Rafaniello, the shoe-maker, works in the same shop. He is a refugee from the holocaust. Although he has no money, he works for nothing to repair the shoes of the poor people of Naples. He tells the boy that angel's wings are hidden inside the hump on his back, and as time goes on, these wings will grow out of his hump. Then he will be able to fly to Israel, to be with his people again.

Just before his mother dies, the boy's father gives him a boomerang. Every evening, the boy goes onto the roof to practice the moves that will make it possible to send the boomerang to one of the stars. There he meets Maria, who lives in the same building. She is his age, and slowly they come together.

She touches his piscitiello "that has grown out of me to meet the strokes she's making with her smooth hands."

    Then Maria isn't looking at her hand anymore. She's looking at me looking at her, and slowly, slowly she starts to smile, and when I see her smile, I feel like I've been punched in the stomach, a coughing inside my flesh, a fling of the boomerang that's slipped out of my hands and emptied me.

§     §     §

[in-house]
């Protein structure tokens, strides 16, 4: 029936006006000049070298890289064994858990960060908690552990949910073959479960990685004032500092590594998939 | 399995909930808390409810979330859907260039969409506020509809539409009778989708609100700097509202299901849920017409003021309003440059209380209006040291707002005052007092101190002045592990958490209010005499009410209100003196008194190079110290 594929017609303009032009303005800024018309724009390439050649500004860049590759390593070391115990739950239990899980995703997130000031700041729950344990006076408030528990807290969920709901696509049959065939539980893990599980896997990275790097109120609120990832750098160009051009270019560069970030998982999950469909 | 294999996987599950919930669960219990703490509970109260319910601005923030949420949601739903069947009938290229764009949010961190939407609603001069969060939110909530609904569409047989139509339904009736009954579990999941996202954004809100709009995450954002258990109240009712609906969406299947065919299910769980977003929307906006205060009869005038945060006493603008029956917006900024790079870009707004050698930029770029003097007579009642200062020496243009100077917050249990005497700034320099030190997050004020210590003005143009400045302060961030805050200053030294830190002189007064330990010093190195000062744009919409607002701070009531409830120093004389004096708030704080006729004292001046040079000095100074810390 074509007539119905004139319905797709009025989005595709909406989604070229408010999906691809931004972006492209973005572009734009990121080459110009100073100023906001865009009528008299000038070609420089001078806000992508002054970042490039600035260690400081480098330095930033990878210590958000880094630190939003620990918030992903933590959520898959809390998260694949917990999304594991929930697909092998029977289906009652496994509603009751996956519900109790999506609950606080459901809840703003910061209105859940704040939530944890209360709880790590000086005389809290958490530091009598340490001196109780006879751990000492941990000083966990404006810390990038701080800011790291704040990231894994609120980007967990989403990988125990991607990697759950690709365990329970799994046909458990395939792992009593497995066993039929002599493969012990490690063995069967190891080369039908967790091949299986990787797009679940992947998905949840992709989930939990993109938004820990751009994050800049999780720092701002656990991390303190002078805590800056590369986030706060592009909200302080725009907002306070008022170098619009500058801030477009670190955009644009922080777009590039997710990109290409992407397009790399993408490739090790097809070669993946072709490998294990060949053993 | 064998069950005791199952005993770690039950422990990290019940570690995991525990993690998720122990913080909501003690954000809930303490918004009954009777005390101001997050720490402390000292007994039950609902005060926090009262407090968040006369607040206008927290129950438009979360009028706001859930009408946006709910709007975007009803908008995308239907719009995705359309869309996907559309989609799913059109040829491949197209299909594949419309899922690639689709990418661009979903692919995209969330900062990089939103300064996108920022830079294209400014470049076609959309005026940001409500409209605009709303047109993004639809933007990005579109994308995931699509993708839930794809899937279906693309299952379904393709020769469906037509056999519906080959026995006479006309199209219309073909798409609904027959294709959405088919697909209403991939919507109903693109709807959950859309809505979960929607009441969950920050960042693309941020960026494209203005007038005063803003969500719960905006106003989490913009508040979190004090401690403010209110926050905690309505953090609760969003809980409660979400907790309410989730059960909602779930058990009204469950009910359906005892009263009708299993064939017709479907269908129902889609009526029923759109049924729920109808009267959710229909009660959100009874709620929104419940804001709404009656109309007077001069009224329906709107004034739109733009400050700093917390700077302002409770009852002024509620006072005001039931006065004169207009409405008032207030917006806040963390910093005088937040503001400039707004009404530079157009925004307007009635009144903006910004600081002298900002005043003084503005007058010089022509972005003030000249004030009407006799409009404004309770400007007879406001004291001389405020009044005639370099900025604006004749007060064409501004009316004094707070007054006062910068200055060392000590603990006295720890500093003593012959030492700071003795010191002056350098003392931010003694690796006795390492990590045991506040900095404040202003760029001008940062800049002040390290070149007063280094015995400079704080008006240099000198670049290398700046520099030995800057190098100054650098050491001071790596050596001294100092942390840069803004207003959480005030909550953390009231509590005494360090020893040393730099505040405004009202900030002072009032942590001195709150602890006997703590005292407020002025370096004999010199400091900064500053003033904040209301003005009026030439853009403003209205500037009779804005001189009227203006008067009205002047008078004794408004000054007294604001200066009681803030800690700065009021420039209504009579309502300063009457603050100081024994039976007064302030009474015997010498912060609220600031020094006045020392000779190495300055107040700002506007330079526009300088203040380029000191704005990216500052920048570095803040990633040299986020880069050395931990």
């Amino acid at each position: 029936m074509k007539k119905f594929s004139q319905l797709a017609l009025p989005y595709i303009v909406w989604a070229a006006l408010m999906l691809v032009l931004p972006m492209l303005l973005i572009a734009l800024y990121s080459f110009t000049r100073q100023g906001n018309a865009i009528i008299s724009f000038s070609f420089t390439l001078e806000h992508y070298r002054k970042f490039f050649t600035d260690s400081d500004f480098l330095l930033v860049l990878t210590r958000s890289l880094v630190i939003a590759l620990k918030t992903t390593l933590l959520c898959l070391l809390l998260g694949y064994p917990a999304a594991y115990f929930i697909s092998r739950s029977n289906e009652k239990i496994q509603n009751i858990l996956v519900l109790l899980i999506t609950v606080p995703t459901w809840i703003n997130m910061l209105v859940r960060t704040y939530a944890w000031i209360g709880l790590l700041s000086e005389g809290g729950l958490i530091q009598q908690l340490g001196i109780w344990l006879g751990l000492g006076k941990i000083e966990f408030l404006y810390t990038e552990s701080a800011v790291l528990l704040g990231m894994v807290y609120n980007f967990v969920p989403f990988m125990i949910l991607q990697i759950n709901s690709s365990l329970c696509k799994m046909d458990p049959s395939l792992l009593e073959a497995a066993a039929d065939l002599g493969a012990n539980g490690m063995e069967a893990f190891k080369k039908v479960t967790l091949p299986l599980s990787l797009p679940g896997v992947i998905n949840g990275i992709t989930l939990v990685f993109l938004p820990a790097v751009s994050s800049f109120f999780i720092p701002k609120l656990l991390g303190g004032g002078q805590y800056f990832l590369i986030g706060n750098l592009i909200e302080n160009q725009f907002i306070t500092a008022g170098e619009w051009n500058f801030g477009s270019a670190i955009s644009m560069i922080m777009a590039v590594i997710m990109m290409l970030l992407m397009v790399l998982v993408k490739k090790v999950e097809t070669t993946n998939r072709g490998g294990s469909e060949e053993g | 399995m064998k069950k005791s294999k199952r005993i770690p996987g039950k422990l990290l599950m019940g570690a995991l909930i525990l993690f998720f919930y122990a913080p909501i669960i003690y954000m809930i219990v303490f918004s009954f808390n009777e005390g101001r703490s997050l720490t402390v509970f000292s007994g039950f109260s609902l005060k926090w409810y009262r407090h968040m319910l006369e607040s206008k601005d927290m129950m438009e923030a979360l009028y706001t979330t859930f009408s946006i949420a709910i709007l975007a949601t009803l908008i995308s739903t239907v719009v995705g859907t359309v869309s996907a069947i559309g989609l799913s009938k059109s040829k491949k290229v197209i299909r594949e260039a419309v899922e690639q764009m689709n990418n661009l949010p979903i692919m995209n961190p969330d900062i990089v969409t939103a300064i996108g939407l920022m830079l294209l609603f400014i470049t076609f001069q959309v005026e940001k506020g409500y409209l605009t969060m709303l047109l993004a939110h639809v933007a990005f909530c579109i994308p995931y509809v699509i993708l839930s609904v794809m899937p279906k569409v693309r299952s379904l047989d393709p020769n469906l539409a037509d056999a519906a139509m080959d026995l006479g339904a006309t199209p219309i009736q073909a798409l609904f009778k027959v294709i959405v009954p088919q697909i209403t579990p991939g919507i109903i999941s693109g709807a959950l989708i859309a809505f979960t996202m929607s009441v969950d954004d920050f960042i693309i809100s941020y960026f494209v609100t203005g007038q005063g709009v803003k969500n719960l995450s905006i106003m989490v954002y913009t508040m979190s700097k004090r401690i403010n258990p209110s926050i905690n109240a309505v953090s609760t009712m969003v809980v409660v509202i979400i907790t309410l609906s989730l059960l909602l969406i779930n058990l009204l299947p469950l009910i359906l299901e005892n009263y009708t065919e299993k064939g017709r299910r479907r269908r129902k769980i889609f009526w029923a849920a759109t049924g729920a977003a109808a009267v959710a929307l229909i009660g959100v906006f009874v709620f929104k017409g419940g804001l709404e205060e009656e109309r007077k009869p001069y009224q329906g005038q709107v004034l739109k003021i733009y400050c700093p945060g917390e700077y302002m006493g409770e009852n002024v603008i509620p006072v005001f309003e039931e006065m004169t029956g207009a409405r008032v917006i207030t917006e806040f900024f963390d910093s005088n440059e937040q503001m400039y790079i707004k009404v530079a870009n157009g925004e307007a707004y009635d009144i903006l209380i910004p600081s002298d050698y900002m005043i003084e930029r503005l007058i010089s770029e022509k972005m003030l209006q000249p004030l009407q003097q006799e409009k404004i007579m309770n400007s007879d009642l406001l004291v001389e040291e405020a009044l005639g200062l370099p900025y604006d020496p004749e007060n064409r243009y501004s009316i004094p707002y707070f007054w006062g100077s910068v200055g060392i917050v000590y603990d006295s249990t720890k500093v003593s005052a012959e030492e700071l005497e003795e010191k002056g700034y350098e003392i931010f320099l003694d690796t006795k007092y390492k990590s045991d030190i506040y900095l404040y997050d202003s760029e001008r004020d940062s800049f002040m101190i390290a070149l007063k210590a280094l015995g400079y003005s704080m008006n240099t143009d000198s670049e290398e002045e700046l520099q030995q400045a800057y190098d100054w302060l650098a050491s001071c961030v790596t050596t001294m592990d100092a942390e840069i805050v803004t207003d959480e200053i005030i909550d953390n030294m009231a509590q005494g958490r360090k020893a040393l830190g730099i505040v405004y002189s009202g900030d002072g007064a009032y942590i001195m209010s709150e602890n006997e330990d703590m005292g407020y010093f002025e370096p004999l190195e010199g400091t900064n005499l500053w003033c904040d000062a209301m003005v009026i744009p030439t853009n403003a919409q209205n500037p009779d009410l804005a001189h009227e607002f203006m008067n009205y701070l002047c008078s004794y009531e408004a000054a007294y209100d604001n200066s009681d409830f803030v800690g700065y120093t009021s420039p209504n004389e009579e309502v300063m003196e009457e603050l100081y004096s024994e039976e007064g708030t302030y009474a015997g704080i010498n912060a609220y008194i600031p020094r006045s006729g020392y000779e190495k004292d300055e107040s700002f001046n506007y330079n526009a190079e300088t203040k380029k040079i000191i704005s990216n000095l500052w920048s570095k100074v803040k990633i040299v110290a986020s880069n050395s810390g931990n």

De Luca is a fine writer --- and manages to get us into the unexpressed thoughts and feelings of a boy on the way to being a man. He convinces us, discreetly, subtly, that this is the way a young Neapolitan thinks and acts in 1960. Most powerfully, he gives us the gust, the magic of that time of life --- seeing the world through the eyes of one just beginning to grow into his body, one who has lost his mother, fallen in love with Maria, one who is learning jealousy and anger, who's voice "is no longer his own."

Too, he is successful making us see the world of the other characters: the carpenter, the boy's father, and most perfectly, the hunchback:

    The wings broke through the shell of his hump. It cracked like an egg, without bleeding. His jacket's gotten fuller. He says he's managed to open the wings. They're bigger than a stork's. He's decided to wait for the night of the fireworks [to fly]. In the meantime, he's practicing in his room at night.

One man's squalor is another man's paradise. This is Naples through the eyes of an excellent writer. It works.

--- Lolita Lark